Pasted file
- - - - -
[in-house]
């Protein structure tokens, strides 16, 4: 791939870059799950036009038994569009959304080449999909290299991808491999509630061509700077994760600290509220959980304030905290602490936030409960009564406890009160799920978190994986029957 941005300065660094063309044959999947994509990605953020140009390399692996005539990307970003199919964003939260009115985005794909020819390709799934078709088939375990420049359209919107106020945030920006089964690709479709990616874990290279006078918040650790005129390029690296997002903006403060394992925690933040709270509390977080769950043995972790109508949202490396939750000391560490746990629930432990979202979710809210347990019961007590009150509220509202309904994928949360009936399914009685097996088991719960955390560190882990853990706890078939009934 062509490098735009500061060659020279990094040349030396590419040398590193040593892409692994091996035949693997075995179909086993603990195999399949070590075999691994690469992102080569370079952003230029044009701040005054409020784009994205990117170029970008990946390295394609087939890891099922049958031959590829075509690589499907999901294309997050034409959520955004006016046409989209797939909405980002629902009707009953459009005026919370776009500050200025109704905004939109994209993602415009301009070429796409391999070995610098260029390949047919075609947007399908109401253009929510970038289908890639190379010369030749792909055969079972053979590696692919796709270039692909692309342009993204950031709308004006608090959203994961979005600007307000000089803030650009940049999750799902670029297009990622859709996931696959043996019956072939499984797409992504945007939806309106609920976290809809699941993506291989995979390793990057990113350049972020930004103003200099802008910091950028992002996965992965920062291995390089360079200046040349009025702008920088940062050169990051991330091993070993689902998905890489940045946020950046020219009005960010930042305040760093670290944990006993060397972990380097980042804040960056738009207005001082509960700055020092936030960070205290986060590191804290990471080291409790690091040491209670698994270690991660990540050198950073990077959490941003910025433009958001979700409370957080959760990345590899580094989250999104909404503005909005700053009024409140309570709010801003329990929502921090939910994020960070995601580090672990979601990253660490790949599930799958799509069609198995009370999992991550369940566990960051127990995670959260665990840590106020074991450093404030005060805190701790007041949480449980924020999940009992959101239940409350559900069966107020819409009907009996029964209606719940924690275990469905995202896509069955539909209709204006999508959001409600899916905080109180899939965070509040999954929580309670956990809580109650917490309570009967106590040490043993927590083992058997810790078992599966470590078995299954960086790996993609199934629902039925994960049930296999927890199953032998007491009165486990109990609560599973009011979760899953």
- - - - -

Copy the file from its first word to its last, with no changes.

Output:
[in-house]
């Protein structure tokens, strides 16, 4: 791939870059799950036009038994569009959304080449999909290299991808491999509630061509700077994760600290509220959980304030905290602490936030409960009564406890009160799920978190994986029957 941005300065660094063309044959999947994509990605953020140009390399692996005539990307970003199919964003939260009115985005794909020819390709799934078709088939375990420049359209919107106020945030920006089964690709479709990616874990290279006078918040650790005129390029690296997002903006403060394992925690933040709270509390977080769950043995972790109508949202490396939750000391560490746990629930432990979202979710809210347990019961007590009150509220509202309904994928949360009936399914009685097996088991719960955390560190882990853990706890078939009934 062509490098735009500061060659020279990094040349030396590419040398590193040593892409692994091996035949693997075995179909086993603990195999399949070590075999691994690469992102080569370079952003230029044009701040005054409020784009994205990117170029970008990946390295394609087939890891099922049958031959590829075509690589499907999901294309997050034409959520955004006016046409989209797939909405980002629902009707009953459009005026919370776009500050200025109704905004939109994209993602415009301009070429796409391999070995610098260029390949047919075609947007399908109401253009929510970038289908890639190379010369030749792909055969079972053979590696692919796709270039692909692309342009993204950031709308004006608090959203994961979005600007307000000089803030650009940049999750799902670029297009990622859709996931696959043996019956072939499984797409992504945007939806309106609920976290809809699941993506291989995979390793990057990113350049972020930004103003200099802008910091950028992002996965992965920062291995390089360079200046040349009025702008920088940062050169990051991330091993070993689902998905890489940045946020950046020219009005960010930042305040760093670290944990006993060397972990380097980042804040960056738009207005001082509960700055020092936030960070205290986060590191804290990471080291409790690091040491209670698994270690991660990540050198950073990077959490941003910025433009958001979700409370957080959760990345590899580094989250999104909404503005909005700053009024409140309570709010801003329990929502921090939910994020960070995601580090672990979601990253660490790949599930799958799509069609198995009370999992991550369940566990960051127990995670959260665990840590106020074991450093404030005060805190701790007041949480449980924020999940009992959101239940409350559900069966107020819409009907009996029964209606719940924690275990469905995202896509069955539909209709204006999508959001409600899916905080109180899939965070509040999954929580309670956990809580109650917490309570009967106590040490043993927590083992058997810790078992599966470590078995299954960086790996993609199934629902039925994960049930296999927890199953032998007491009165486990109990609560599973009011979760899953």